The pall cast by Metta’s elbow threatened to obscure Sunday’s game against the Thunder. Things turned around in the most unlikely of ways with an improbable fourth quarter comeback, two overtime periods and a stirring win led by Jordan Hill, a guy largely regarded as an afterthought. The storyline of Hill has faded for now, he could become an integral part of the team’s future or just one of those momentary spikes that happens so often in sports. Another of the game’s constants is debate and moral outrage, which is the current storyline – the league handed a seven game suspension to MWP, which will carry well into the playoffs and naturally, opinions cover the spectrum – too little, too much, and just right. These and other stories in our Wednesday links:
Brian Kamenetzky at the Land O’Lakers reports that the Lakers have clinched the Pacific, with the Clippers loss to the Hawks.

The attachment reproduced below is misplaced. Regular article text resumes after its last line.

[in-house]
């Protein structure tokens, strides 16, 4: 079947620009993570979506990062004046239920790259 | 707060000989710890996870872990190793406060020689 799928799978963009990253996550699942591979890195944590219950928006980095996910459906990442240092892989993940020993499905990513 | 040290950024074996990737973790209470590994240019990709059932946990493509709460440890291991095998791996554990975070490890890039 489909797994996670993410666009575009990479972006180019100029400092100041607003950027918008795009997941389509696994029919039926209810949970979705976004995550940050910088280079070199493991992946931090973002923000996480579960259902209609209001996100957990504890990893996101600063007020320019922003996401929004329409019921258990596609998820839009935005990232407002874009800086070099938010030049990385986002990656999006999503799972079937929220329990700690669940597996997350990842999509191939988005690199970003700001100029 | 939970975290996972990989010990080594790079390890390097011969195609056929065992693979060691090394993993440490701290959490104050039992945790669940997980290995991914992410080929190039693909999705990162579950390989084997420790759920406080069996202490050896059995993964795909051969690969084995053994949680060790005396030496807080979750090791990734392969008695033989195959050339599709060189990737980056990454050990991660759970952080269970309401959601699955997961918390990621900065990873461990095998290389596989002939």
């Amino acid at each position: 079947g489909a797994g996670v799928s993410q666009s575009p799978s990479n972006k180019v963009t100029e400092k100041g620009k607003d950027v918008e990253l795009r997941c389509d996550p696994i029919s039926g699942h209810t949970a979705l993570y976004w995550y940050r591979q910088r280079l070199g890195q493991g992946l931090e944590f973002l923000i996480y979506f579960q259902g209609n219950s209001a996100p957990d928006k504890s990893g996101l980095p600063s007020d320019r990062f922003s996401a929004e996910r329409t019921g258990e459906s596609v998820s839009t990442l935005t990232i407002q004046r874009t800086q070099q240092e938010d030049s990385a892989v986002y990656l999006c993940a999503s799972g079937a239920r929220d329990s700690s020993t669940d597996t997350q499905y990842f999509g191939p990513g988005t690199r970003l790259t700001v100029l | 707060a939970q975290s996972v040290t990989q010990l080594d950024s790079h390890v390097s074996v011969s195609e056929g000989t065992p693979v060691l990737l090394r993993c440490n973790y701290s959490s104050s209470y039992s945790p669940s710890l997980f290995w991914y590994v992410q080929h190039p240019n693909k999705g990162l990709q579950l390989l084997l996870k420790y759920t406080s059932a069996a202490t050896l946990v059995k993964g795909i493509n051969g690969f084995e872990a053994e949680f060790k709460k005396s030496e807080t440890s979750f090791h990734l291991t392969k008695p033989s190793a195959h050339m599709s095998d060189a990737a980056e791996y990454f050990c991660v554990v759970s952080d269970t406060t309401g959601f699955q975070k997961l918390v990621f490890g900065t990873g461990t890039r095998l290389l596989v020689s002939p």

C.A. Clark at Silver Screen and Roll writes about the hammer being dropped on Metta, feeling that the punishment is just.
Chris Mannix at Sports Illustrated thinks the league blew its chance to send a more serious message.
Kevin Ding at the OC Register considers the aggression that comes from inside Peace, and how it has defined his life.
Barry Starvo at the L.A. Times chronicles a litany of misdeeds, over the length of Metta’s career.
Steve McPherson at Hardwood Paroxysm writes about MWP and the dark half, in a thoughtful and considered piece.
Gary Lee at Lakers Nation takes a welcome break from the MWP discourse to look at Kobe and the scoring title.
Howard Beck of the NY Times, writes about the internal power struggle consuming the players association.
Edg5 at Pounding the Rock, on parallels between MWP and Stephen Jackson, and the irrationality of fandom.
And finally, Eric Freeman at Ball Don’t Lie, uses Taiwanese animation to explain Peace’s suspension, and wins my favorite post of the day.
The Lakers head up to Sacramento for the last game of the regular season. The Peace conversation will continue until thoroughly exhausted and then some – the magnifying glasses have come out, and sometimes in the unlikeliest of ways.
- Dave Murphy